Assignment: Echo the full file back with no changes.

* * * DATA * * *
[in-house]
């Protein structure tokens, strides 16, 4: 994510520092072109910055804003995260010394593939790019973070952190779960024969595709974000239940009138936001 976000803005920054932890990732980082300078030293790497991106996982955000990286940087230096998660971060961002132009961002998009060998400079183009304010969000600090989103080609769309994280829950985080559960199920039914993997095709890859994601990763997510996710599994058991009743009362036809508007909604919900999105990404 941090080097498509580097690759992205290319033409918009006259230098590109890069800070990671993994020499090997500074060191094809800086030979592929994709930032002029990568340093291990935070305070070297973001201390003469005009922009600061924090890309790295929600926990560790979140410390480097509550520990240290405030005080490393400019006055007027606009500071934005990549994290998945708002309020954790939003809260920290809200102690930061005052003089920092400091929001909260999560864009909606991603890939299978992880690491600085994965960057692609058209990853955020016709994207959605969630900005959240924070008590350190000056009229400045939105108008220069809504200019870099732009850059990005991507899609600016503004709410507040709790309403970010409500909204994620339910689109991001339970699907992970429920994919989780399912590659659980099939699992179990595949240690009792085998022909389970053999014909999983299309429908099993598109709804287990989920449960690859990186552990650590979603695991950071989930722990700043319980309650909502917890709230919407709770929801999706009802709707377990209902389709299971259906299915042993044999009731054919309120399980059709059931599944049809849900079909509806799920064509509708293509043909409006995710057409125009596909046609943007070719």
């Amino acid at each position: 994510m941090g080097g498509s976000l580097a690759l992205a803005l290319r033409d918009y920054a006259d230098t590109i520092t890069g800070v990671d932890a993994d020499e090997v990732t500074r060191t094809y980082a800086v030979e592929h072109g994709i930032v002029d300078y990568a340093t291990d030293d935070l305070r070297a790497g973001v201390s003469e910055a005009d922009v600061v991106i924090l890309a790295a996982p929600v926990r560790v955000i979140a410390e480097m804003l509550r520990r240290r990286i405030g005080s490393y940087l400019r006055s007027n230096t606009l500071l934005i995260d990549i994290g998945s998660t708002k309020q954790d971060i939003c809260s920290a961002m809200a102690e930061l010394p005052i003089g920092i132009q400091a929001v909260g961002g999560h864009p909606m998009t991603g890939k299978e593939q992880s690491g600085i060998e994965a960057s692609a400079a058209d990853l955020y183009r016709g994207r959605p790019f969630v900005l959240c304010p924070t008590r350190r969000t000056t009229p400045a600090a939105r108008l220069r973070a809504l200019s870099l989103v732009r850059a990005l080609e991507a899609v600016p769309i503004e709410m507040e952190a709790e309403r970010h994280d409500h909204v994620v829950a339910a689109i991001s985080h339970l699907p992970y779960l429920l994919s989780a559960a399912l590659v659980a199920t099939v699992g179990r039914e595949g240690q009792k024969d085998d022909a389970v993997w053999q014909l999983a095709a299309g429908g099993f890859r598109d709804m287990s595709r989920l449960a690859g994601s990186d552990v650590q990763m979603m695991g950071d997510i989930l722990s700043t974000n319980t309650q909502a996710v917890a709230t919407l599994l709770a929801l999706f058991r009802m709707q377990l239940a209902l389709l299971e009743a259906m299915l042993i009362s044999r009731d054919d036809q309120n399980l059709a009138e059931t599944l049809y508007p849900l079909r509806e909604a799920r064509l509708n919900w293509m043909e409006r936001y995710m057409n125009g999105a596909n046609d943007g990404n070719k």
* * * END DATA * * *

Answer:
[in-house]
């Protein structure tokens, strides 16, 4: 994510520092072109910055804003995260010394593939790019973070952190779960024969595709974000239940009138936001 976000803005920054932890990732980082300078030293790497991106996982955000990286940087230096998660971060961002132009961002998009060998400079183009304010969000600090989103080609769309994280829950985080559960199920039914993997095709890859994601990763997510996710599994058991009743009362036809508007909604919900999105990404 941090080097498509580097690759992205290319033409918009006259230098590109890069800070990671993994020499090997500074060191094809800086030979592929994709930032002029990568340093291990935070305070070297973001201390003469005009922009600061924090890309790295929600926990560790979140410390480097509550520990240290405030005080490393400019006055007027606009500071934005990549994290998945708002309020954790939003809260920290809200102690930061005052003089920092400091929001909260999560864009909606991603890939299978992880690491600085994965960057692609058209990853955020016709994207959605969630900005959240924070008590350190000056009229400045939105108008220069809504200019870099732009850059990005991507899609600016503004709410507040709790309403970010409500909204994620339910689109991001339970699907992970429920994919989780399912590659659980099939699992179990595949240690009792085998022909389970053999014909999983299309429908099993598109709804287990989920449960690859990186552990650590979603695991950071989930722990700043319980309650909502917890709230919407709770929801999706009802709707377990209902389709299971259906299915042993044999009731054919309120399980059709059931599944049809849900079909509806799920064509509708293509043909409006995710057409125009596909046609943007070719």
């Amino acid at each position: 994510m941090g080097g498509s976000l580097a690759l992205a803005l290319r033409d918009y920054a006259d230098t590109i520092t890069g800070v990671d932890a993994d020499e090997v990732t500074r060191t094809y980082a800086v030979e592929h072109g994709i930032v002029d300078y990568a340093t291990d030293d935070l305070r070297a790497g973001v201390s003469e910055a005009d922009v600061v991106i924090l890309a790295a996982p929600v926990r560790v955000i979140a410390e480097m804003l509550r520990r240290r990286i405030g005080s490393y940087l400019r006055s007027n230096t606009l500071l934005i995260d990549i994290g998945s998660t708002k309020q954790d971060i939003c809260s920290a961002m809200a102690e930061l010394p005052i003089g920092i132009q400091a929001v909260g961002g999560h864009p909606m998009t991603g890939k299978e593939q992880s690491g600085i060998e994965a960057s692609a400079a058209d990853l955020y183009r016709g994207r959605p790019f969630v900005l959240c304010p924070t008590r350190r969000t000056t009229p400045a600090a939105r108008l220069r973070a809504l200019s870099l989103v732009r850059a990005l080609e991507a899609v600016p769309i503004e709410m507040e952190a709790e309403r970010h994280d409500h909204v994620v829950a339910a689109i991001s985080h339970l699907p992970y779960l429920l994919s989780a559960a399912l590659v659980a199920t099939v699992g179990r039914e595949g240690q009792k024969d085998d022909a389970v993997w053999q014909l999983a095709a299309g429908g099993f890859r598109d709804m287990s595709r989920l449960a690859g994601s990186d552990v650590q990763m979603m695991g950071d997510i989930l722990s700043t974000n319980t309650q909502a996710v917890a709230t919407l599994l709770a929801l999706f058991r009802m709707q377990l239940a209902l389709l299971e009743a259906m299915l042993i009362s044999r009731d054919d036809q309120n399980l059709a009138e059931t599944l049809y508007p849900l079909r509806e909604a799920r064509l509708n919900w293509m043909e409006r936001y995710m057409n125009g999105a596909n046609d943007g990404n070719k």